This study used situation analysis to examine the interpersonal conflict and embedding context of fatal school shootings at Thomas Jefferson High School in New York City in 1991-1992.
AUTHORS: Mindy Thompson Fullilove; Gina Arias; Moises Nunez; Ericka Phillips; Peter McFarlane; Rodrick Wallace; Robert E. Fullilove III
PUBLISHED: Deadly Lessons: Understanding Lethal School Violence, edited by Mark H. Moore, Carol V. Petrie, Anthony A. Braga, and Brenda L. McLaughlin; National Research Council. 2003.
Thomas Jefferson High School, in East New York, was the scene of two episodes of school violence during the 1991–1992 school year. On November 25, 1991, Jason Bentley shot a teacher, Robert Anderson, and shot and killed a fellow student, Daryl Sharpe. On February 26, 1992, Khalil Sumpter shot and killed Tyrone Sinkler and Ian Moore. Al-though the first shooting had been a shock to the school, the neighbor-hood, and the city, the second shooting was something more than that. Following on the heels of the first episode and occurring on a day when the mayor was scheduled to speak at the school, the incident took on enormous weight. In brief, the intrusion of violence into the school was read as the breaching of one of the last sanctuaries in a city wracked by violence. Whoever was to blame—and many candidates were proposed—it was surely a terrible and intolerable state of affairs that had come to pass.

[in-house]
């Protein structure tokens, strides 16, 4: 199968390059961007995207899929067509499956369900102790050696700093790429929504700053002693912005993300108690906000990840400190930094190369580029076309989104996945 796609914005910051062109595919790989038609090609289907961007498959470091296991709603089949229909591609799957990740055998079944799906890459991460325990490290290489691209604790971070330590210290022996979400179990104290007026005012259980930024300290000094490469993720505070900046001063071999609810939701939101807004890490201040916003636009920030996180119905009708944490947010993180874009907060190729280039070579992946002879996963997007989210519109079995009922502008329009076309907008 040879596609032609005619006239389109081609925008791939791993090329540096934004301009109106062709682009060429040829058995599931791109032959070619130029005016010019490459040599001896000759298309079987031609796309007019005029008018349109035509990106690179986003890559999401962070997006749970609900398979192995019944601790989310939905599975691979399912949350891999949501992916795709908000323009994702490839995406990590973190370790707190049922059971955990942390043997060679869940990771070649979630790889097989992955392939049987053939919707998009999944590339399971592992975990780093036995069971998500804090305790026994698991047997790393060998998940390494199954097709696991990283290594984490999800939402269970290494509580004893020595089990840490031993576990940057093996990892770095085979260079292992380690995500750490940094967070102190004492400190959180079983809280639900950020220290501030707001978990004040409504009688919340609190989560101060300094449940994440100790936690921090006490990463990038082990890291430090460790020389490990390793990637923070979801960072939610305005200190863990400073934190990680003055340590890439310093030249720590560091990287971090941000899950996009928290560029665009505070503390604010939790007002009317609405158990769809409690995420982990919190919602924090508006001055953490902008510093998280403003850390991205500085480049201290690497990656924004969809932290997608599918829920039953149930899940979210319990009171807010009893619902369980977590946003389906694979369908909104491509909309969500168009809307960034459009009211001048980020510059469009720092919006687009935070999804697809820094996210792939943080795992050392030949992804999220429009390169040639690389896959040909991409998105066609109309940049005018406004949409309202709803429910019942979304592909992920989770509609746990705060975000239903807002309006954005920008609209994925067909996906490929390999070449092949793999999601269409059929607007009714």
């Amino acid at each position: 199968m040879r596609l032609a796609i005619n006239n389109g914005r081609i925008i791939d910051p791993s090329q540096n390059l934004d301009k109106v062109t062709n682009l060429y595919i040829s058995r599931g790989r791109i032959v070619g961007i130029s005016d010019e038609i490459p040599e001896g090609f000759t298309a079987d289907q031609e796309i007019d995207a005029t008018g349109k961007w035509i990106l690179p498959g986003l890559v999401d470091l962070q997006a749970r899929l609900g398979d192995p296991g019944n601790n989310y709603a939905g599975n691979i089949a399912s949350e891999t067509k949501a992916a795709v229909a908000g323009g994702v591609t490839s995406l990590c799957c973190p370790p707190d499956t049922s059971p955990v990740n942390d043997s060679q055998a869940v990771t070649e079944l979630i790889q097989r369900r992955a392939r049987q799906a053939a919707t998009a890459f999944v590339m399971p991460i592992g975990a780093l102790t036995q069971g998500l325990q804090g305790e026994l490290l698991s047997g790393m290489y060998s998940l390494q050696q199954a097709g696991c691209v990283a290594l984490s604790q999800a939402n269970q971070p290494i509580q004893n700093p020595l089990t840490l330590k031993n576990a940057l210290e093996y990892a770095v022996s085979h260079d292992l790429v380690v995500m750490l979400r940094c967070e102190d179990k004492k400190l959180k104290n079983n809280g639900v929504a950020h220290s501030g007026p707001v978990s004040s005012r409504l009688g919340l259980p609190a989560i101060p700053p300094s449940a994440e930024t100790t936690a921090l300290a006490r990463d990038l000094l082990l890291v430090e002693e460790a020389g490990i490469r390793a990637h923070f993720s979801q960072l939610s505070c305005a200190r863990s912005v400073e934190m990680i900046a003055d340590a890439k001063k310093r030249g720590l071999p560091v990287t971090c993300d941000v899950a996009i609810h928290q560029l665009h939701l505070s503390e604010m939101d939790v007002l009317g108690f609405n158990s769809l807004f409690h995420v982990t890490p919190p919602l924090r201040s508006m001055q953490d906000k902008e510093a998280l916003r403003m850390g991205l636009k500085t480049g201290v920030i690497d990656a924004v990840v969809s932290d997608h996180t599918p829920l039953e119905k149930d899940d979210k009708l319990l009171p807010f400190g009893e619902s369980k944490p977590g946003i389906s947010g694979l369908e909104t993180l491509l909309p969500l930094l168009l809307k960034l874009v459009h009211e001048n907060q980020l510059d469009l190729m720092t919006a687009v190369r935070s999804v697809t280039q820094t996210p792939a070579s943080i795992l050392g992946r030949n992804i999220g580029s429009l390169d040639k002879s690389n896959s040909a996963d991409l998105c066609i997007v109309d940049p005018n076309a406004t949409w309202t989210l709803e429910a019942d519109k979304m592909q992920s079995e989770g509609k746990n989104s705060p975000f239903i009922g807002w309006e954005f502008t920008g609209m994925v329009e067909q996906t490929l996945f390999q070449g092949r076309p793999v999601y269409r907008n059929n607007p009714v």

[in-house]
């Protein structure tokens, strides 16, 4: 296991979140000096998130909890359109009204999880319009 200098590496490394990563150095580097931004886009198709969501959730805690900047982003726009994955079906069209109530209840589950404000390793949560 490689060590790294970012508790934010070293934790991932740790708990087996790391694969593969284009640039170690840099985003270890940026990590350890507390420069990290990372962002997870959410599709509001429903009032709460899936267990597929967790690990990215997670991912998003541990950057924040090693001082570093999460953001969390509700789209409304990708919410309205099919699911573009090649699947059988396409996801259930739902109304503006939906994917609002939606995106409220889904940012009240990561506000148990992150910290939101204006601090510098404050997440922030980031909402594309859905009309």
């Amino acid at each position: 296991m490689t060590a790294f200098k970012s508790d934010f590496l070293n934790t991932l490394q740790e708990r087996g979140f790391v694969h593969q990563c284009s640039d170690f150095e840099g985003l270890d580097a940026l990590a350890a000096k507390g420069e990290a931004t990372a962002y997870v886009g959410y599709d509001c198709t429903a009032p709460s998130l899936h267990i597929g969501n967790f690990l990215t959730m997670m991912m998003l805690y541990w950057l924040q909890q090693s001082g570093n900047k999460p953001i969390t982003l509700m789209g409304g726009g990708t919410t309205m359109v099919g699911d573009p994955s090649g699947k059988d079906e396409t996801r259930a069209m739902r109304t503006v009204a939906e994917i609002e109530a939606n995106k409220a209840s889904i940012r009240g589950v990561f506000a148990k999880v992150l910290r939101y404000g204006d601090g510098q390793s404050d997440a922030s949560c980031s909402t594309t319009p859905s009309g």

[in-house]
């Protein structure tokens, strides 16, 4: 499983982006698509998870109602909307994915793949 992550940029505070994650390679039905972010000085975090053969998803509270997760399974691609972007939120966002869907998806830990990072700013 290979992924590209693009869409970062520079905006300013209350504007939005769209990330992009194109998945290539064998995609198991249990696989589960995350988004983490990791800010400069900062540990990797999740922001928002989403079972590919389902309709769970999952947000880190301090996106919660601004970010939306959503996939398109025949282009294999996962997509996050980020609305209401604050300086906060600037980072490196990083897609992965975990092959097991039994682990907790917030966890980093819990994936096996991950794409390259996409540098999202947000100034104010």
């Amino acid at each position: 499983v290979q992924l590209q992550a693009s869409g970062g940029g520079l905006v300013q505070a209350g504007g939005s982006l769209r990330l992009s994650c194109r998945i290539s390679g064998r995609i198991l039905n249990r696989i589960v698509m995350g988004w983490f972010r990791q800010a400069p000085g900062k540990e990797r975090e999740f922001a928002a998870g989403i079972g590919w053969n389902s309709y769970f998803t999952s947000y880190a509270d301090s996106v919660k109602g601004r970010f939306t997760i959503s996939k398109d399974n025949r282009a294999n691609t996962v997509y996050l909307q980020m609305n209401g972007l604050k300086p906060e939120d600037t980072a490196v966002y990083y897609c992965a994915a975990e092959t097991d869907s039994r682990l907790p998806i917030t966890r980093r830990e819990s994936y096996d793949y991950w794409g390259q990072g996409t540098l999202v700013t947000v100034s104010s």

That the shootings had a logic of their own, albeit one related to the surrounding violence, was lost in the apocalyptic rhetoric that gripped the press and drove the discourse about the events. Lost in the hubbub was the remarkable work of a few calm people who understood the big picture and kept trying to make it better. Equally lost was the pain of the youth—not just the shooters or their victims, but a whole generation of young people—who were coming to maturity at that peculiar moment in the history of East New York...